May 18, 2022

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Piero’s restaurant on Dirty Dining

LAS VEGAS (KTNV) — Piero’s restaurant on Convention Center Drive is ‘where Old School Vegas meets Italian fine dining.’

It’s a family-owned and operated Las Vegas institution that’s been in town since 1982… a gathering place for celebrities and public figures.

Piero’s has made many an ‘A list’, and now, for the first time, it’s made our Dirty Dining list, in part because of spoiled food.

Piero’s was one major violation away from being shut down when it got a 38-demerit “C” grade on its Nov. 4 health inspection.

A tray of raw veal dated Oct. 1 was slimy and the meat had turned a greenish-grey color.

Moldy deli ham inside the walk-in dated back to Sept. 22.

There was expired “AP sauce” dated Oct. 15, stuffed peppers dated Oct. 28, pickled onions dated Oct. 14 and marinated olives dated Oct. 15.

All those spoiled food items went into the garbage after inspectors discovered them.

Other critical violations centered on food temperatures: chicken parmesan, eggplant parmesan, cream-based dressings, bruschetta, cooked potatoes, cooked peppers, and cooked onions were all at unsafe temperatures.

So were two large containers of cooked noodles and flour mixture for calamari with squid pieces in it. Instead of throwing those items out, Piero’s staff just had to properly label them with the amount of time they’d been out of temperature.

Several containers of egg yolks being cured in salt dating back to May 18 were growing mold, and they were pickling heat-treated strawberries which dated back to May 19.

The Health District told them to cease and desist from doing that until a proper plan was submitted and approved.

Pulled pork, marinara sauce, and clam chowder had to be thrown out due to improper cooling and not being actively monitored during the cooling process.

Chocolate and caramel sauce, mushroom stock, rice, raw veal, sauteed mushrooms, whipped butter, truffle butter, Pomodoro sauce, candied cherries, roasted garlic, tomato sauce, wedge potato fries, broccolini, and grilled onions were all in the temperature danger zone. Piero’s either discarded, relabeled, reheated or cooled items as required.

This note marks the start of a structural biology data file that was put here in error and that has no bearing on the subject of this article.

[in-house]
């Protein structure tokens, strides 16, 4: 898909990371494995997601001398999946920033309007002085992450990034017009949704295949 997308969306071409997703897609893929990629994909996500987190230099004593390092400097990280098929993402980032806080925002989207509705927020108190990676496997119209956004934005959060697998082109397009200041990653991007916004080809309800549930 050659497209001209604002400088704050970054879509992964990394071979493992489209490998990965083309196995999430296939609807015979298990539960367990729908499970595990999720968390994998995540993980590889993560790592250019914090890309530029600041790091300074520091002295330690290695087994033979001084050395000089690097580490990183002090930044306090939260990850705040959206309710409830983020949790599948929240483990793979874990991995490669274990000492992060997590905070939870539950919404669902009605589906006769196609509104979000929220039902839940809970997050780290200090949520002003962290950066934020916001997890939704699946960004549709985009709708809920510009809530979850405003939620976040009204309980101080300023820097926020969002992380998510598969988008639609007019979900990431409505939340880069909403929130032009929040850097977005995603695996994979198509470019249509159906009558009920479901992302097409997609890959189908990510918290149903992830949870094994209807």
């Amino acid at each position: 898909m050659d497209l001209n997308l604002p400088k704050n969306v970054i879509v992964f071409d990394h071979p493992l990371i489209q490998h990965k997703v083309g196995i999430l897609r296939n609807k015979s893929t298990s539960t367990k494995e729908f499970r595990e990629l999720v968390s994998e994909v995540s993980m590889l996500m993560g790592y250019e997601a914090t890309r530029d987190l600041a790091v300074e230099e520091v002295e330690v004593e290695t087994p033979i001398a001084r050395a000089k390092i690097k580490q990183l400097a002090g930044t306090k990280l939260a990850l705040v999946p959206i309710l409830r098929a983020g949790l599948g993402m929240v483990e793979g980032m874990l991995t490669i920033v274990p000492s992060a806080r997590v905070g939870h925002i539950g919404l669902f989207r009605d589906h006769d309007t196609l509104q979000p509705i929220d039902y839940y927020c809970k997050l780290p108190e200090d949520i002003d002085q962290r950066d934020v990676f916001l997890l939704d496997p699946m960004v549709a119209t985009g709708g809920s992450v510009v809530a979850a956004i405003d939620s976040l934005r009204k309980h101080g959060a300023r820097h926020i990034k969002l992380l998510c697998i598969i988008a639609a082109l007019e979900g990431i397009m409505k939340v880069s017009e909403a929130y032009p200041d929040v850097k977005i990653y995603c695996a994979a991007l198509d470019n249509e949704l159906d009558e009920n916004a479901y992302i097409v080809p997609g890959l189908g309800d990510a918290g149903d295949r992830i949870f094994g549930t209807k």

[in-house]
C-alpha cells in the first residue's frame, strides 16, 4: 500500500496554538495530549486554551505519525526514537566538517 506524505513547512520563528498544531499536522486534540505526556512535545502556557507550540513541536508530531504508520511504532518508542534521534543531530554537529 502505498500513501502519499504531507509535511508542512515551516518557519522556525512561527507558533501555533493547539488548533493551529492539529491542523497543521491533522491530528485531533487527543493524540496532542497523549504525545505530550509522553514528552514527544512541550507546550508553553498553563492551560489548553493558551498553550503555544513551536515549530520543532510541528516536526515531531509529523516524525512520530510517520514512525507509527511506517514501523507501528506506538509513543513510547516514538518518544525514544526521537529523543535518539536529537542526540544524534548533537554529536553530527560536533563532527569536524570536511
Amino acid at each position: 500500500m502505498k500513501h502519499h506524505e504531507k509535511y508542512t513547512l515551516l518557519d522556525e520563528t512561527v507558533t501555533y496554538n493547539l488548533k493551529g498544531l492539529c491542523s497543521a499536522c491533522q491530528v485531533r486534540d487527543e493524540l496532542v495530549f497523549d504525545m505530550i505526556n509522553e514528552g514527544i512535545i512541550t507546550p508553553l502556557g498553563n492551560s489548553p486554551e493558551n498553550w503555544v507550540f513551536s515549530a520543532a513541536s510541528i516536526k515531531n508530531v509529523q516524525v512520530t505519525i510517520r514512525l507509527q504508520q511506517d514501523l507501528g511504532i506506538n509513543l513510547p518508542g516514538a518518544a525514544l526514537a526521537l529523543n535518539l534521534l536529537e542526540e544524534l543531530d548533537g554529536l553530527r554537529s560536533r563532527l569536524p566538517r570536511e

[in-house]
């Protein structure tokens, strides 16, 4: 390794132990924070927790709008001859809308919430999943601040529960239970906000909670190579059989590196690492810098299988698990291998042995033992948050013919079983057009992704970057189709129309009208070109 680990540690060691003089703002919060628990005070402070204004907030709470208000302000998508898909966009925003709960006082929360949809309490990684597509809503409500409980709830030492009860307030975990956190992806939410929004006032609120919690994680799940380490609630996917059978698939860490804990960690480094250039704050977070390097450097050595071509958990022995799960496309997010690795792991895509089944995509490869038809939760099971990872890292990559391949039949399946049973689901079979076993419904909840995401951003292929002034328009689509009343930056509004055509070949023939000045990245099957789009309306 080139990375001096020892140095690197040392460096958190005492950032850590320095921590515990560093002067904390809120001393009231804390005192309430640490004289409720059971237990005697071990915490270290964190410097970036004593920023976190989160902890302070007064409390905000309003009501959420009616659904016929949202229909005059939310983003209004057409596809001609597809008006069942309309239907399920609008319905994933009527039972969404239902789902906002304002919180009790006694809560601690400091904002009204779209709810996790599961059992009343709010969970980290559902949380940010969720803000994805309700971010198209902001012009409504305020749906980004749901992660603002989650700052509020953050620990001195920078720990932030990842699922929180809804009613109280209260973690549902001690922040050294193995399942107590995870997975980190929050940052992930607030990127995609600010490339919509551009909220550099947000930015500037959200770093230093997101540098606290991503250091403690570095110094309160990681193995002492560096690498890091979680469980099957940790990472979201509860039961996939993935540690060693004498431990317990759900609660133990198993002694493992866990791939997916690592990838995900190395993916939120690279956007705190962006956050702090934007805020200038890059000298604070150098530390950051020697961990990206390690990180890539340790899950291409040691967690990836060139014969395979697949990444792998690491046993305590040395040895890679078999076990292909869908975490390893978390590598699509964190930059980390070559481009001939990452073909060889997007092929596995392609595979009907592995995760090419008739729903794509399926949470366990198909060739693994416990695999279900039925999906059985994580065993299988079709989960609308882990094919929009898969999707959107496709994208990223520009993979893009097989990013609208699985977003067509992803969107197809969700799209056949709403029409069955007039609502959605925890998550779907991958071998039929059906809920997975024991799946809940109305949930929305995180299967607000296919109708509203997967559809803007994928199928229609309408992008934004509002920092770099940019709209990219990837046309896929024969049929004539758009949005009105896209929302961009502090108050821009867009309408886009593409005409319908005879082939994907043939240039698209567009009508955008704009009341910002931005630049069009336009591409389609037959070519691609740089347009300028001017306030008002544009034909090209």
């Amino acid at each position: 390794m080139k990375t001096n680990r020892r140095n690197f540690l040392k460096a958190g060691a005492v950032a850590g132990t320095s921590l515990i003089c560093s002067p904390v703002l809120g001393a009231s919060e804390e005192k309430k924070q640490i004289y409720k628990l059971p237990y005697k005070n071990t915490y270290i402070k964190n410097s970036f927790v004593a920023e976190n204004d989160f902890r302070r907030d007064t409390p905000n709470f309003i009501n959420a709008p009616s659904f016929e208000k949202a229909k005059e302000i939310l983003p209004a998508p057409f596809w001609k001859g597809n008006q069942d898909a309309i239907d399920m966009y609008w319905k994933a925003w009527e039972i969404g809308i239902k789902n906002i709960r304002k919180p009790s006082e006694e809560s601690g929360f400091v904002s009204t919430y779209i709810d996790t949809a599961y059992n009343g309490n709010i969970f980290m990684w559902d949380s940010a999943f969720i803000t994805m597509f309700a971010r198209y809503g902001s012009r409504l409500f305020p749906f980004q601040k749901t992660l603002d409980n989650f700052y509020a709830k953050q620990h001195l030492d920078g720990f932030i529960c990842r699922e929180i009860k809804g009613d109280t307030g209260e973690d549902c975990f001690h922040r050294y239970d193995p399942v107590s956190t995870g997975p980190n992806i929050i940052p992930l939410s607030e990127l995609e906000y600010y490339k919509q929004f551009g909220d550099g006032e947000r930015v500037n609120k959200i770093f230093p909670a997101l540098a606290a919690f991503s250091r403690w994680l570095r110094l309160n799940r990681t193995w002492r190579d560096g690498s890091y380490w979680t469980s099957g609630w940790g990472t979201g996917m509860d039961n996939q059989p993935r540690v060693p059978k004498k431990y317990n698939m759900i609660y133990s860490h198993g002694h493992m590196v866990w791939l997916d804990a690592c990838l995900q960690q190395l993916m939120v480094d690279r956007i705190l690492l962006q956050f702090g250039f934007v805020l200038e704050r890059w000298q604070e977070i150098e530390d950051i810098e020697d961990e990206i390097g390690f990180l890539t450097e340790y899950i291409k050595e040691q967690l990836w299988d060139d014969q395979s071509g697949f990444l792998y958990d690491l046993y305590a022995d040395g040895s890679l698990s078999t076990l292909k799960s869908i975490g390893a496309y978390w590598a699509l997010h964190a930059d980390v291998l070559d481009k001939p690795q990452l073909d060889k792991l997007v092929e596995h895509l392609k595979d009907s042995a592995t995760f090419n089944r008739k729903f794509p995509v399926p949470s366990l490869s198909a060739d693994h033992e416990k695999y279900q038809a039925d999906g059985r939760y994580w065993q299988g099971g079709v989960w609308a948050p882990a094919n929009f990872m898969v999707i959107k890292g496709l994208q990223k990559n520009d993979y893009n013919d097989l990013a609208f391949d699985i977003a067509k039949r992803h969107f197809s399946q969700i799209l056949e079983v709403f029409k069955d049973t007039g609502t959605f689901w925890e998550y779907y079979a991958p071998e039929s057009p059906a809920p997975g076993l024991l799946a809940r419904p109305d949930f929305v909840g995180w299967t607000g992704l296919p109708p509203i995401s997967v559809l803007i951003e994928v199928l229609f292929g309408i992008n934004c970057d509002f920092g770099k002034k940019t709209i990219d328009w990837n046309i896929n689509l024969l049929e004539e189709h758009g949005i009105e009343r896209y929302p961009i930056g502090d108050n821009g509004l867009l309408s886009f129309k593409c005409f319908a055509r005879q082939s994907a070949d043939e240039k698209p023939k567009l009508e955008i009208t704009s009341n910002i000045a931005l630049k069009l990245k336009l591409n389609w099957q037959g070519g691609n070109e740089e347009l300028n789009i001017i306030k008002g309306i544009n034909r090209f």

A food handler prepared raw fish and raw beef on the same surface, creating the risk of cross-contamination.

A rack of open food was stored in the splash zone of the hand sink.

Coffee machine chemicals were stored over clean coffee cups, and sanitizer buckets and chemical spray bottles were stored on food contact surfaces.

Open employee beverages sat on an active prep counter on the grill line.

There was no designated person in charge when inspectors arrived and the majority of the kitchen staff was unable to answer food safety questions.

Shelves in the wine cooler were dirty with yeast and dust.

An employee’s cell phone sat on a towel on the hotline.

Ventilation hoods were heavily soiled with grease and starting to drip.

There were gaps in the wall in dry storage and debris accumulated on the wine cooler floor.

Piero’s was warned that future failed unannounced inspections may result in more stringent administrative action.

It was re-inspected on Nov. 9 and received a 3-demerit “A” grade.

General Manager Evan Glusman said, “Two inspectors were at our restaurant for six hours. If you walk around any kitchen and look for six hours, you’re gonna find some stuff. I stand by the restaurant being extremely clean, and we take the inspection very seriously. There are violations and some of the stuff was ticky tacky but a ‘C’ is a ‘C’ and that’s horrible. We corrected and rectified what we could immediately. We’re not arguing with the valid stuff but some were simple mistakes. Nonetheless, for us its sickening and heartbreaking. It’s a terrible report. We know we have to check our dates and will own our mistakes. I stand by us not being a dirty restaurant. We don’t get people sick. The stuff out of date is unacceptable for us and we threw it out right away. Some protocols weren’t followed and staff got lazy with labeling. I stand by what we do and how we run our restaurant. The moldy egg yolks were a chef project. We don’t have eggs on our menu and it’s not served to guests. As it was not for restaurant use, the chef had forgotten about it. We’ve corrected all the problems and it’s not going to happen again.”

Click here to see the health report for Pieros Restaurant.


https://www.ktnv.com/dirtydining/pieros-restaurant-on-dirty-dining